It’s not easy to entertain the thoughts that someone I love is better off dead. Yet, I know it’s true. It was when I realized that very fact that I felt my first fluttering of relief. It absolved me from guilt; I struggle with guilt, but not in this case. As much as I love my mother, I hurt to see her in a quality of life that puts a lie on the rest of her life. This is the lie – this “life” that has her bed-bound, befuddled and emaciated. I’m angry at that lie.

 
It’s making me a warrior for her. I’m fighting for her dignity, for her peace, for her history. Her past. Her.

 
I would give the world if this were not our reality right now. But it is. I made the decision to sign the DNR papers on my own. It was a good, caring decision. I’m relieved that she will not be manhandled and resuscitated, only to come back to a life no longer worth living. It was a good decision. It was a painful decision and a right one. It brought relief.

 
It’s the little things that relief relies on. The realizations that my brother, her main caregiver, would have had to make this decision instead of me. I’m glad it was me.

 
The primary caregiver position comes to me as my brother, my only sibling, also needs to be hospitalized. So my only two blood relatives, my family, both need me since both are hospitalized. Brother has POA (Power of Attorney), but due to these circumstances, under PA law, it’s fallen to me. I’m ready for this. It’s hard to be thrown into it without appropriate knowledge, but I’m okay.

 
I’m relieved that this happened during our vacation when I could be with them.
Never in a million years would I say this to my mom. I love her. I want her around, but she’s also not healthy. I want what’s best for her, even if it’s what’s most painful for me. It will bring her relief, this death of hers. She needs relief. I need her to be relieved, so I will sign every DNR paper they put in front of me.

 
Nothing will be the same without her, but there’s nothing worse than this hanging around. Praying for relief and if that’s selfish of me, then so be it. I’ll be selfish if it helps her. Daddy’s waiting, Mum.

Hierarchy of My Grief

I realized recently that the passing of Robin Williams has not affected me that much. While I feel for his family, his death has little bearing on my life. A great comedian, a layered actor: he was both of these and much more. I am sorry for his family’s loss, for the loss of a comic genius to this nation and the world, but I do not mourn deeply for him.

When I compare his death with the death of my mother just a week before, there is no comparison. There are only levels of mourning. The loss that I feel for my mom – my rock, my friend, my confidante – can only be described as deep, bottom-of-the-abyss pain. What I feel for Robin Williams is a vague, numb sympathy, a divot, a pothole, a bump in the road – nowhere near the sinkhole of raw nerve endings that itch and prick for Mum. It consumes me. I do not have room to mourn for him while I have mourning left to do for her.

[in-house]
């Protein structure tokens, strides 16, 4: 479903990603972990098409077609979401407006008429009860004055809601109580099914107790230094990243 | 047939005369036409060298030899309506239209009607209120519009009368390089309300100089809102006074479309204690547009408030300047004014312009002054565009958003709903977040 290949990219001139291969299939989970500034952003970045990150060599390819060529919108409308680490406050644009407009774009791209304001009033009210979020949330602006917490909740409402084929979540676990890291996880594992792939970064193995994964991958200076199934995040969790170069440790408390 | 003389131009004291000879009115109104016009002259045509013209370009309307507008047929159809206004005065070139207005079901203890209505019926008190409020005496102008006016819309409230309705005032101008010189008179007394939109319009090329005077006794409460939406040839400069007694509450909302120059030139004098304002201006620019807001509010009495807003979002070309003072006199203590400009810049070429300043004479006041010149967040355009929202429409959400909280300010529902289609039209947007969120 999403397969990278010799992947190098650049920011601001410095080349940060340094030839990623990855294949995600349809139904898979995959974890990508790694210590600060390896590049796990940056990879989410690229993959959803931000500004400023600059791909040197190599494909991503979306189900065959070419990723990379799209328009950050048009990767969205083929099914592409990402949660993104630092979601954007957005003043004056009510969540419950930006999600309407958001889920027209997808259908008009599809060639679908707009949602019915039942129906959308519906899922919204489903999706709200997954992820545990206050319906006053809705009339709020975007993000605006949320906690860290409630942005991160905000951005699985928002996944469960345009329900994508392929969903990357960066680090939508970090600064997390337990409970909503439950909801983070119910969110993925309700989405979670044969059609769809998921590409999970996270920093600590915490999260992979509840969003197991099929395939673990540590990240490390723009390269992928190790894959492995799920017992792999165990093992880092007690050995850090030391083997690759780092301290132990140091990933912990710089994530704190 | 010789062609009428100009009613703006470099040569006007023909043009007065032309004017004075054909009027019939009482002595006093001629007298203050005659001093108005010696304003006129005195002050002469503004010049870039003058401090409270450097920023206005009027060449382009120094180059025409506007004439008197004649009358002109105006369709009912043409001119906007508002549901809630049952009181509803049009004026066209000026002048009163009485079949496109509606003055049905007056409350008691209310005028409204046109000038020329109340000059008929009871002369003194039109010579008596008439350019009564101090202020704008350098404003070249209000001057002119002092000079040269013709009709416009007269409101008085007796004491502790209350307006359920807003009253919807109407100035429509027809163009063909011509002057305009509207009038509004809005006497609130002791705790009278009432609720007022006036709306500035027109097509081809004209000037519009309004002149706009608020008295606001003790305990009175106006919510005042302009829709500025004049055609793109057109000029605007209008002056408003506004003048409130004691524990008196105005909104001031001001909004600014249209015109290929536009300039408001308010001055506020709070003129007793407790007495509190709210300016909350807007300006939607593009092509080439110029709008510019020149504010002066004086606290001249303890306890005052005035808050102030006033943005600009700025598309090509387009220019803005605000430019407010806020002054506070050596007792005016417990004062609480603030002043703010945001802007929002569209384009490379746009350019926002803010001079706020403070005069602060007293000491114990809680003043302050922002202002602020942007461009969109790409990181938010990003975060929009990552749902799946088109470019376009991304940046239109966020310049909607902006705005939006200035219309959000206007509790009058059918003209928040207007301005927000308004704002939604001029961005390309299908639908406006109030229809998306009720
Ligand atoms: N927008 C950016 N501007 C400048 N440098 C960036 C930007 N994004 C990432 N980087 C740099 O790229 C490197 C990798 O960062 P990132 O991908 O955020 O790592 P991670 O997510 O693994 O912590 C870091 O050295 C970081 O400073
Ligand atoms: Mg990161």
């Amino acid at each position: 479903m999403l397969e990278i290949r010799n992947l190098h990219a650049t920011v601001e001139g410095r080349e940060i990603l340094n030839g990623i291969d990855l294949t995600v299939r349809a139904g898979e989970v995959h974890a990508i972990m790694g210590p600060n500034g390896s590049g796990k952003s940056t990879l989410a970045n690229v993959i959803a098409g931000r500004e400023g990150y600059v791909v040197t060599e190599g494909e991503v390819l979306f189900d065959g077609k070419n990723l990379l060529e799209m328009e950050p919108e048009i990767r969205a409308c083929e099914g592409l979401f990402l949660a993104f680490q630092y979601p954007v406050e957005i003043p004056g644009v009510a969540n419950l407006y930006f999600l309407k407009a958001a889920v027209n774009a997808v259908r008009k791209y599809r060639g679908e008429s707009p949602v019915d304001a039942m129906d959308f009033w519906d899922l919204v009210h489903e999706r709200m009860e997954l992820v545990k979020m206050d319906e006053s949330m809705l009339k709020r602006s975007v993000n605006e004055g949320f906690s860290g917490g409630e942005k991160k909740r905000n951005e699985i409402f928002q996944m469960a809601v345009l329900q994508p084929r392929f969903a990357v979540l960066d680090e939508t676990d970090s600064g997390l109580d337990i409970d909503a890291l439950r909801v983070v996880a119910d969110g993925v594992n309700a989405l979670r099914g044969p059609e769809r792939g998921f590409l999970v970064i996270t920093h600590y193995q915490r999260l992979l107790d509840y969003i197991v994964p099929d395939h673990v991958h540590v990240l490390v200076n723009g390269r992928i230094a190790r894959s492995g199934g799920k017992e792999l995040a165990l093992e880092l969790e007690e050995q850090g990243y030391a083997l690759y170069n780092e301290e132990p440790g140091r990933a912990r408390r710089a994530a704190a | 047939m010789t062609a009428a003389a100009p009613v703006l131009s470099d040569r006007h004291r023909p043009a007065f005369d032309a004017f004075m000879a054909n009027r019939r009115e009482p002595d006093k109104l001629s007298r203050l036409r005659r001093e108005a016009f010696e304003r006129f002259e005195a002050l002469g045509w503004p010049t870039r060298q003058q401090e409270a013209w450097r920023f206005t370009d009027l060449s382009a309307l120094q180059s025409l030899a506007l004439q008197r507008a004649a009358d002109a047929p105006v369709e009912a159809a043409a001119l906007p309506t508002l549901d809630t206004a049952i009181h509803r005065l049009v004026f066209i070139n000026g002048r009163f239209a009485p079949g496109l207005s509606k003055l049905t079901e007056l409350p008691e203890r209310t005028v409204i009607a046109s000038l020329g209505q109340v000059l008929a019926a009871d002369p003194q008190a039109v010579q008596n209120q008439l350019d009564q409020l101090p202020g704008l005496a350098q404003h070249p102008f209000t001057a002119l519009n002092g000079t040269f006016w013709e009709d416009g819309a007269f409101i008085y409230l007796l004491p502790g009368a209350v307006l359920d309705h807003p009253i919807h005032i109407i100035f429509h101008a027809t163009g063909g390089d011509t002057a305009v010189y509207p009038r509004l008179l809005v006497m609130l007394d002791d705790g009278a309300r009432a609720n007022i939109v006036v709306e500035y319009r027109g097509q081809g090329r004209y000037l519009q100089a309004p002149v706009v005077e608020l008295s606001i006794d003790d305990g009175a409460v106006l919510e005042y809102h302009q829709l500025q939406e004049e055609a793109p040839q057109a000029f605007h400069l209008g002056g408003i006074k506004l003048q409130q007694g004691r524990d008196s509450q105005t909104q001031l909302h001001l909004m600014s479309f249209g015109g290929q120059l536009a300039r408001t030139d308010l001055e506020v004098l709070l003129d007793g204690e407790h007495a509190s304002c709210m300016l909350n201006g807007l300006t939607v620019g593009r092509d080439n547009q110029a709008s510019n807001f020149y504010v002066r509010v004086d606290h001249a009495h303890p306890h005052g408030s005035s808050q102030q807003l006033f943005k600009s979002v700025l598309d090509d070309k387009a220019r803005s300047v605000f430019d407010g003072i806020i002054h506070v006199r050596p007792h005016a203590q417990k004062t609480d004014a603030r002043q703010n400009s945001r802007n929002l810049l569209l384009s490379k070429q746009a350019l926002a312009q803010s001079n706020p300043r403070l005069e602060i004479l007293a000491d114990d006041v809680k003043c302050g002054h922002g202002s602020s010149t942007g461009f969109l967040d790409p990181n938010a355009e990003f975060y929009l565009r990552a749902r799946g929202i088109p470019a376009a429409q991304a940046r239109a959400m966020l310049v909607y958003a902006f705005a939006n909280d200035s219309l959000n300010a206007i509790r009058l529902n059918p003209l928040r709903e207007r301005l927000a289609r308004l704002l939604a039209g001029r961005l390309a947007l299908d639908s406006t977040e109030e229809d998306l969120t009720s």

How I wish she was still here. How I wish she had been healthy towards the end. In some ways, I have mourned over her since last year even though she died only recently. Her disease took away the intimacy, the laughter, the heart talks that we have always had. As a daughter, it was every bit as devastating to my soul as that disease was to her body and mind. I am mourning for her as only a loving child can.

I understand what Robin Williams’ children are feeling so intensely right now. However, I cannot mourn for him at the plummeting depths that they will. That is reserved for my mother, just as it is reserved for them for their father. In my numbness, I see the tributes to him on my FaceBook wall and my heart cries, “But what about my mother?” I’m not ready for her to be forgotten and my grief to be sidelined by others as they carry on with their lives. The changes that come with her death are mine to bear, not my friends, but still, I envy, and maybe even resent a little, that they can go on, uninterrupted, while my piece of the planet has been bulldozed.

Robin Williams will be mourned for many years by many people for the laughter and generosity of spirit that he left for the world. That is one of the benefits of being well-known. My mother will be remembered by me and my family privately. She did not influence the world, but she did influence my world. Deep love must be mourned deeply.

In the hierarchy of grief, personal relationships trump celebrity.